Deafness and Hearing Loss in Children
Hearing is an essential function of the inner ear. The snail-shaped cochlea is responsible for the transmission of sound waves from the middle ear bones. The fluids in the cochlea are surrounded by tiny hair cells that convert these vibrations into an electrical impulse that is transmitted to the brain via the auditory nerve. The damage to the cochlea may be caused by prolonged exposure to loud noises, certain medications, or other factors.
Nerve to the brain
The inner ear is the final stop on the journey from the outer to the middle ear. There, specialized cells translate the vibrations into electrical signals. These signals are carried by the auditory nerve to the brain. If any of these steps is disrupted, the result is a profound hearing loss. In severe cases, the person may also be deaf or have some hearing loss on both sides of the ear.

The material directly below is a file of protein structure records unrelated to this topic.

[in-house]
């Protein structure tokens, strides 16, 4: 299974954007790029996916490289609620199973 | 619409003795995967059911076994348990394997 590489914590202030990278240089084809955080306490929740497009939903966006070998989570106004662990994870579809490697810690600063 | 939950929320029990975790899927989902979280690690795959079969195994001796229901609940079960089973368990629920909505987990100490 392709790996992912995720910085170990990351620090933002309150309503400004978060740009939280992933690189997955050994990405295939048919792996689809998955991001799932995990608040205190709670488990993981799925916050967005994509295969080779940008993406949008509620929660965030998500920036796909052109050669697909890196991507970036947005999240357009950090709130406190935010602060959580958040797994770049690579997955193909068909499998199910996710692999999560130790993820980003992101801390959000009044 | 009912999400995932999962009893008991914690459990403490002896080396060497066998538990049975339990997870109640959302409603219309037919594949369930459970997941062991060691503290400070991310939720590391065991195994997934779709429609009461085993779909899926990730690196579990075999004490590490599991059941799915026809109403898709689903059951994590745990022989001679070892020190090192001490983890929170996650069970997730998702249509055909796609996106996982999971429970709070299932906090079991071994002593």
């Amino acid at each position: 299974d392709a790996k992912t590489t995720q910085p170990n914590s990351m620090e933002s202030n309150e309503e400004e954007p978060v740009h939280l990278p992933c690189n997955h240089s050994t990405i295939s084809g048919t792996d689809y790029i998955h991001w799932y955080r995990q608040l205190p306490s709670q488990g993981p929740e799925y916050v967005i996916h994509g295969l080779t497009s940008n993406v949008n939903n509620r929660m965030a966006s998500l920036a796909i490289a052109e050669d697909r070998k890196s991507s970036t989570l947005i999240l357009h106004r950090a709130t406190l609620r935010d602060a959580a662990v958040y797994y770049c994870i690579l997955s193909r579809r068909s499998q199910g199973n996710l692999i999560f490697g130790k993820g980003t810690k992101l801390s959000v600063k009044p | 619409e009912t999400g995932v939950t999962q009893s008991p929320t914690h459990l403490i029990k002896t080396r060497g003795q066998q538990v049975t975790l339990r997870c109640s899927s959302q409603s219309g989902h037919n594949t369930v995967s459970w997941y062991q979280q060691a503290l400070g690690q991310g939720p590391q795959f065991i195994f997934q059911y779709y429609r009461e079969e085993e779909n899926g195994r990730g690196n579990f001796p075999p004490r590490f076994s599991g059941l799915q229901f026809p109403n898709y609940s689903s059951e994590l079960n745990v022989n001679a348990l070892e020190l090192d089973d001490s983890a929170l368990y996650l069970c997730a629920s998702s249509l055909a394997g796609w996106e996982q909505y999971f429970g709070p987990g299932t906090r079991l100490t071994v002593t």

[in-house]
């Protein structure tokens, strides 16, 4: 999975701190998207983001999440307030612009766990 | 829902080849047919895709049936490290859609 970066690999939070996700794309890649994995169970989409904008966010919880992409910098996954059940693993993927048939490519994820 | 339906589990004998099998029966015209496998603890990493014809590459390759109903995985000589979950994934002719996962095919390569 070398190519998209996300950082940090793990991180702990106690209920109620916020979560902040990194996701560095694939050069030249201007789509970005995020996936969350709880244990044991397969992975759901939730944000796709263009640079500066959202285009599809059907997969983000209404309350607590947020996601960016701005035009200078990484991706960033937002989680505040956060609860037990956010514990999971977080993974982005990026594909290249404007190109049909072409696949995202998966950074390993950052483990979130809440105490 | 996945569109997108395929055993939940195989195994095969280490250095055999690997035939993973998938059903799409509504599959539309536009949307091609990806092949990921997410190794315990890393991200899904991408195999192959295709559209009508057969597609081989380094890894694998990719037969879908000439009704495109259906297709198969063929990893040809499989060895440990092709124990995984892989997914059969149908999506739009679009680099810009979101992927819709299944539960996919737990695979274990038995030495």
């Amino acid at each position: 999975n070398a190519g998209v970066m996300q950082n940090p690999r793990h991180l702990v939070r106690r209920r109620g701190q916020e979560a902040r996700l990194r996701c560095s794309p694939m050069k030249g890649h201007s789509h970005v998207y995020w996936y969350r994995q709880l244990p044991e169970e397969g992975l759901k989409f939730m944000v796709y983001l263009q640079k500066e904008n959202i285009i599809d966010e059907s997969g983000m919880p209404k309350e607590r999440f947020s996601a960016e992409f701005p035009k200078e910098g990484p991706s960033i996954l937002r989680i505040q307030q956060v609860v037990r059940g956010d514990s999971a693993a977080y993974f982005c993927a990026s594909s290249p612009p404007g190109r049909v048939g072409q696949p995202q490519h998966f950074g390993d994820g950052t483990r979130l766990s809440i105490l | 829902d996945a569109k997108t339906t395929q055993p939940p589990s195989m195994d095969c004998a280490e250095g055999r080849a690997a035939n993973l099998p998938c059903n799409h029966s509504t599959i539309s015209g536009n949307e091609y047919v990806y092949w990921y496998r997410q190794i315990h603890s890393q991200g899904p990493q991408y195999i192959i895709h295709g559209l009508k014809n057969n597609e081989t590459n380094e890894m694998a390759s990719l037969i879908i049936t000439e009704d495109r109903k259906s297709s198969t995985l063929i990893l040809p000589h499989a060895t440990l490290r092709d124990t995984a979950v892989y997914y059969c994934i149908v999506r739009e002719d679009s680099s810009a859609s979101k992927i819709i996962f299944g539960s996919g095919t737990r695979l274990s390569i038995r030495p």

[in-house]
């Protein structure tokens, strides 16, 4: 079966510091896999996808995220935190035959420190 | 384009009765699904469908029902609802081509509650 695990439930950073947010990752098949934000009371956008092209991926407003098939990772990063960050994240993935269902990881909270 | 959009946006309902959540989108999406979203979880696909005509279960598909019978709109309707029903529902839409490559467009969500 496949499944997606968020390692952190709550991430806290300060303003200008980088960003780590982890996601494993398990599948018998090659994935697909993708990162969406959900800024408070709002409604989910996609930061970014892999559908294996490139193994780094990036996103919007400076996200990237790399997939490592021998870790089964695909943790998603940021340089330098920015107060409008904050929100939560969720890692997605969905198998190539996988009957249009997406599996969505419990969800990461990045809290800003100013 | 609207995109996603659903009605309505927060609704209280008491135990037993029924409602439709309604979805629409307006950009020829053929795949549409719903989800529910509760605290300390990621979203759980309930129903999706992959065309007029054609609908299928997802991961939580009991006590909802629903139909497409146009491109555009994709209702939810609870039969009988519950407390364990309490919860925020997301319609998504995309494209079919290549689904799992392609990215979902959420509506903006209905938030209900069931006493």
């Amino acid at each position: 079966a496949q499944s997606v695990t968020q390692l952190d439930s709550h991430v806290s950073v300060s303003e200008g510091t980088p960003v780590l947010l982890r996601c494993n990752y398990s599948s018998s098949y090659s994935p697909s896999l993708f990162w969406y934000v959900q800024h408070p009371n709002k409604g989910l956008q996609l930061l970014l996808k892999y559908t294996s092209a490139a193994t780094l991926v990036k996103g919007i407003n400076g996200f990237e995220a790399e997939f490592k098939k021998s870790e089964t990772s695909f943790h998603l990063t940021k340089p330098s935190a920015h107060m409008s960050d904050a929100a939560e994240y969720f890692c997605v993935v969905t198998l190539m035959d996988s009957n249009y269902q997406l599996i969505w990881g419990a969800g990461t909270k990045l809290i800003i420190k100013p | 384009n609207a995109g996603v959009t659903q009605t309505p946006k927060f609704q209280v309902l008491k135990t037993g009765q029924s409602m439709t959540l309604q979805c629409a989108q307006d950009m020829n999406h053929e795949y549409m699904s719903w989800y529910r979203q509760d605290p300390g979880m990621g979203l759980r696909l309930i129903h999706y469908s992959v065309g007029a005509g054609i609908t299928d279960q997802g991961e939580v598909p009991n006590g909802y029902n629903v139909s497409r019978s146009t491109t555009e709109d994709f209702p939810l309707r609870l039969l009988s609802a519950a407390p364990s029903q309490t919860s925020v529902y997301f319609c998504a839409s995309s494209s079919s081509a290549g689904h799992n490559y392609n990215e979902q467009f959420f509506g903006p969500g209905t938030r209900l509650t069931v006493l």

See a specialist
Children who are suffering from deafness or hearing loss should see a specialist as soon as possible. There are several treatments and therapies available for children with hearing problems, including a special educational program. However, the best treatment for a child with hearing loss is a long-term treatment plan. Ultimately, the most important step in treating a child with hearing loss is to determine the cause of their condition.